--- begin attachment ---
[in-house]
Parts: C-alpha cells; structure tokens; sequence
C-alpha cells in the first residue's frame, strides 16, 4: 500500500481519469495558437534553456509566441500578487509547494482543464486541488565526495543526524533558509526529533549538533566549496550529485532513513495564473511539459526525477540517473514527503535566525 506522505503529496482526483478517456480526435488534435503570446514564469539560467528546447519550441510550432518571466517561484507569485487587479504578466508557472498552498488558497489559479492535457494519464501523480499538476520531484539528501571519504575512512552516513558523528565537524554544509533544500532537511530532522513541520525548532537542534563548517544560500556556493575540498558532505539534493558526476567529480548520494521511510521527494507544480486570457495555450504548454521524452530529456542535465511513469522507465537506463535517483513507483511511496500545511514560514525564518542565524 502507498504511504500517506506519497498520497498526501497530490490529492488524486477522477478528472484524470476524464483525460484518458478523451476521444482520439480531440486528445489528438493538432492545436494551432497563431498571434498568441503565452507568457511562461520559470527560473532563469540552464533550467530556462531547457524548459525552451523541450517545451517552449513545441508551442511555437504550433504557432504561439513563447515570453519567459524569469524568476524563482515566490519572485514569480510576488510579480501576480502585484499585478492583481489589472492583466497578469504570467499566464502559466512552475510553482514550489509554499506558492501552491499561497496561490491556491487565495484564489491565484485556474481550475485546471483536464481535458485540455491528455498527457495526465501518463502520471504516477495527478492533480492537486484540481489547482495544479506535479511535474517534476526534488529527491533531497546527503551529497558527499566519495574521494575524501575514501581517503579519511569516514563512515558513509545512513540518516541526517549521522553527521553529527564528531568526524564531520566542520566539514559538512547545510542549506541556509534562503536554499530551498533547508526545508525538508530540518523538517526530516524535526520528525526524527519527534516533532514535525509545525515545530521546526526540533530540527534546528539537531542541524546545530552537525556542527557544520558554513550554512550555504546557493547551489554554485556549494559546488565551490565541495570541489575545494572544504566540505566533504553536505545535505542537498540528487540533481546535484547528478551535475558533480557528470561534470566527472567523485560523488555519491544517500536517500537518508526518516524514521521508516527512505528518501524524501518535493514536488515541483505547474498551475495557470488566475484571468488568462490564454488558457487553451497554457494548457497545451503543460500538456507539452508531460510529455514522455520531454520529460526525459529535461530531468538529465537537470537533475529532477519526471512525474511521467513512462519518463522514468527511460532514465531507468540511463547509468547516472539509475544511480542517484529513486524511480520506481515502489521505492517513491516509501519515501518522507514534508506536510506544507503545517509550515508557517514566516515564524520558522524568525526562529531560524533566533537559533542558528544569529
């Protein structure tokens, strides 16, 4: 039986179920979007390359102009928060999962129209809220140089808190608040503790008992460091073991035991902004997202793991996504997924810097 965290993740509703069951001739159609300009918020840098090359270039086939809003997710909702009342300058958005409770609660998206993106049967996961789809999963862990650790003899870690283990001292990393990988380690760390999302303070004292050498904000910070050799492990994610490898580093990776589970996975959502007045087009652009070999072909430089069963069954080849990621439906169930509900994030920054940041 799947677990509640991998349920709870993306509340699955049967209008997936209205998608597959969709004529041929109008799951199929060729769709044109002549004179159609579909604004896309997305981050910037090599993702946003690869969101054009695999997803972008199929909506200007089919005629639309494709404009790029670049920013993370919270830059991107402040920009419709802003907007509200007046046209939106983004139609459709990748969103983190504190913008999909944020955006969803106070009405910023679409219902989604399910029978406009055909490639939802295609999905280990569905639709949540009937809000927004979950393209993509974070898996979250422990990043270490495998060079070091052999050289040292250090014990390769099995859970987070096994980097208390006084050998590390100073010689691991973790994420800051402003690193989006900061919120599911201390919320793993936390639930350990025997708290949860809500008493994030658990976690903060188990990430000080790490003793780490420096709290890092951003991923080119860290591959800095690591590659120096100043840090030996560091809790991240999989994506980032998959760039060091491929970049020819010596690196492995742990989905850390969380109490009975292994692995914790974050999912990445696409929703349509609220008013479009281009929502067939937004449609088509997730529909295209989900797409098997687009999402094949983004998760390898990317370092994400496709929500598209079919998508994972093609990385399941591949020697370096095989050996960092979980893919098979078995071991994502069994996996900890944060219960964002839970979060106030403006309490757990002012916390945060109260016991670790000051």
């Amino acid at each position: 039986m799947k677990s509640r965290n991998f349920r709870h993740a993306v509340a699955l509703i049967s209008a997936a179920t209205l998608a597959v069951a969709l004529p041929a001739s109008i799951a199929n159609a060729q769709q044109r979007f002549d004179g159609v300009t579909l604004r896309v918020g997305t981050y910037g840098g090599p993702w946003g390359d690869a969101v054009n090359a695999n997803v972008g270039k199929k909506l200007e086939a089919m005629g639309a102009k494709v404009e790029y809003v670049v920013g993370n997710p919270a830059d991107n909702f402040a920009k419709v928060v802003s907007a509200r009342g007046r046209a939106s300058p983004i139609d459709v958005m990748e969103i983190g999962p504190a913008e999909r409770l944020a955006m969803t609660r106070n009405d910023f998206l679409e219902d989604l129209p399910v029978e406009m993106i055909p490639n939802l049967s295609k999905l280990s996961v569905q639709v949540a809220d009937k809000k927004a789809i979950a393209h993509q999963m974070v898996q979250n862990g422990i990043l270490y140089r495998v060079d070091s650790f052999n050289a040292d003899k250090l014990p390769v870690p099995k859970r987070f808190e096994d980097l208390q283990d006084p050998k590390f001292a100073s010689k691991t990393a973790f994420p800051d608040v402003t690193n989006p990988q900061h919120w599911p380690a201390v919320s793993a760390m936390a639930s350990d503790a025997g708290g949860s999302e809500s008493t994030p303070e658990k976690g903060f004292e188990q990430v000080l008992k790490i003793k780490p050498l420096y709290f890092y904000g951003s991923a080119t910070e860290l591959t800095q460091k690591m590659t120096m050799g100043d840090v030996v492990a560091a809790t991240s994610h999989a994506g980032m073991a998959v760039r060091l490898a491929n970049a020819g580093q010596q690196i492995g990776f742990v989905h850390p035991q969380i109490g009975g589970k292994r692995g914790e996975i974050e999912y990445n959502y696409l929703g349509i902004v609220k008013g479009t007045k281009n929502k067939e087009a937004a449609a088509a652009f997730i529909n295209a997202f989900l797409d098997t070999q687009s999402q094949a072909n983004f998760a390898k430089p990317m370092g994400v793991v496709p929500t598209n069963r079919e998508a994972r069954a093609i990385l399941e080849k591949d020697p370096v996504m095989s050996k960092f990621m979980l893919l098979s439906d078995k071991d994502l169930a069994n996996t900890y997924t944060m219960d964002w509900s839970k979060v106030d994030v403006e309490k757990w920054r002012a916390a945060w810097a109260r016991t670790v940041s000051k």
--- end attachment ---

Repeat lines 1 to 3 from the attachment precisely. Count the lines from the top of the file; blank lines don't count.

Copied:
[in-house]
Parts: C-alpha cells; structure tokens; sequence
C-alpha cells in the first residue's frame, strides 16, 4: 500500500481519469495558437534553456509566441500578487509547494482543464486541488565526495543526524533558509526529533549538533566549496550529485532513513495564473511539459526525477540517473514527503535566525 506522505503529496482526483478517456480526435488534435503570446514564469539560467528546447519550441510550432518571466517561484507569485487587479504578466508557472498552498488558497489559479492535457494519464501523480499538476520531484539528501571519504575512512552516513558523528565537524554544509533544500532537511530532522513541520525548532537542534563548517544560500556556493575540498558532505539534493558526476567529480548520494521511510521527494507544480486570457495555450504548454521524452530529456542535465511513469522507465537506463535517483513507483511511496500545511514560514525564518542565524 502507498504511504500517506506519497498520497498526501497530490490529492488524486477522477478528472484524470476524464483525460484518458478523451476521444482520439480531440486528445489528438493538432492545436494551432497563431498571434498568441503565452507568457511562461520559470527560473532563469540552464533550467530556462531547457524548459525552451523541450517545451517552449513545441508551442511555437504550433504557432504561439513563447515570453519567459524569469524568476524563482515566490519572485514569480510576488510579480501576480502585484499585478492583481489589472492583466497578469504570467499566464502559466512552475510553482514550489509554499506558492501552491499561497496561490491556491487565495484564489491565484485556474481550475485546471483536464481535458485540455491528455498527457495526465501518463502520471504516477495527478492533480492537486484540481489547482495544479506535479511535474517534476526534488529527491533531497546527503551529497558527499566519495574521494575524501575514501581517503579519511569516514563512515558513509545512513540518516541526517549521522553527521553529527564528531568526524564531520566542520566539514559538512547545510542549506541556509534562503536554499530551498533547508526545508525538508530540518523538517526530516524535526520528525526524527519527534516533532514535525509545525515545530521546526526540533530540527534546528539537531542541524546545530552537525556542527557544520558554513550554512550555504546557493547551489554554485556549494559546488565551490565541495570541489575545494572544504566540505566533504553536505545535505542537498540528487540533481546535484547528478551535475558533480557528470561534470566527472567523485560523488555519491544517500536517500537518508526518516524514521521508516527512505528518501524524501518535493514536488515541483505547474498551475495557470488566475484571468488568462490564454488558457487553451497554457494548457497545451503543460500538456507539452508531460510529455514522455520531454520529460526525459529535461530531468538529465537537470537533475529532477519526471512525474511521467513512462519518463522514468527511460532514465531507468540511463547509468547516472539509475544511480542517484529513486524511480520506481515502489521505492517513491516509501519515501518522507514534508506536510506544507503545517509550515508557517514566516515564524520558522524568525526562529531560524533566533537559533542558528544569529